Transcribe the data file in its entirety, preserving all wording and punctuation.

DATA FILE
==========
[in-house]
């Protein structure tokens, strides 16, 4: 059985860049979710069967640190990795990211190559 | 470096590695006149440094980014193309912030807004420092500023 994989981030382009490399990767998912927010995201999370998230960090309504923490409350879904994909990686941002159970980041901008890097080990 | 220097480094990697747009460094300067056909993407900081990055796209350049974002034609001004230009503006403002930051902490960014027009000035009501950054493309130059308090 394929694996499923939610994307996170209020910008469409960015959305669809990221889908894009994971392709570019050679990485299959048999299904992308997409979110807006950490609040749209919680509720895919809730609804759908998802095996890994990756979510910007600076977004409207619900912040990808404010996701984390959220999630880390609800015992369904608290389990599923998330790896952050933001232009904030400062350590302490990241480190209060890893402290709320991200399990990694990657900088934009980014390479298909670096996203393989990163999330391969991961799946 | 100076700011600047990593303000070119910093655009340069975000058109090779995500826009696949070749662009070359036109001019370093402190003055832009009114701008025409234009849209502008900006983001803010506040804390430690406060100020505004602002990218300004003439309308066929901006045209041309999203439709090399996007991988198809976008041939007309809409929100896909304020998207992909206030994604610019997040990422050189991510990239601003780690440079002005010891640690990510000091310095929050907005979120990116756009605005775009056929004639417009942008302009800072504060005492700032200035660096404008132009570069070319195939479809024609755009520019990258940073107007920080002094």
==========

[in-house]
């Protein structure tokens, strides 16, 4: 059985860049979710069967640190990795990211190559 | 470096590695006149440094980014193309912030807004420092500023 994989981030382009490399990767998912927010995201999370998230960090309504923490409350879904994909990686941002159970980041901008890097080990 | 220097480094990697747009460094300067056909993407900081990055796209350049974002034609001004230009503006403002930051902490960014027009000035009501950054493309130059308090 394929694996499923939610994307996170209020910008469409960015959305669809990221889908894009994971392709570019050679990485299959048999299904992308997409979110807006950490609040749209919680509720895919809730609804759908998802095996890994990756979510910007600076977004409207619900912040990808404010996701984390959220999630880390609800015992369904608290389990599923998330790896952050933001232009904030400062350590302490990241480190209060890893402290709320991200399990990694990657900088934009980014390479298909670096996203393989990163999330391969991961799946 | 100076700011600047990593303000070119910093655009340069975000058109090779995500826009696949070749662009070359036109001019370093402190003055832009009114701008025409234009849209502008900006983001803010506040804390430690406060100020505004602002990218300004003439309308066929901006045209041309999203439709090399996007991988198809976008041939007309809409929100896909304020998207992909206030994604610019997040990422050189991510990239601003780690440079002005010891640690990510000091310095929050907005979120990116756009605005775009056929004639417009942008302009800072504060005492700032200035660096404008132009570069070319195939479809024609755009520019990258940073107007920080002094």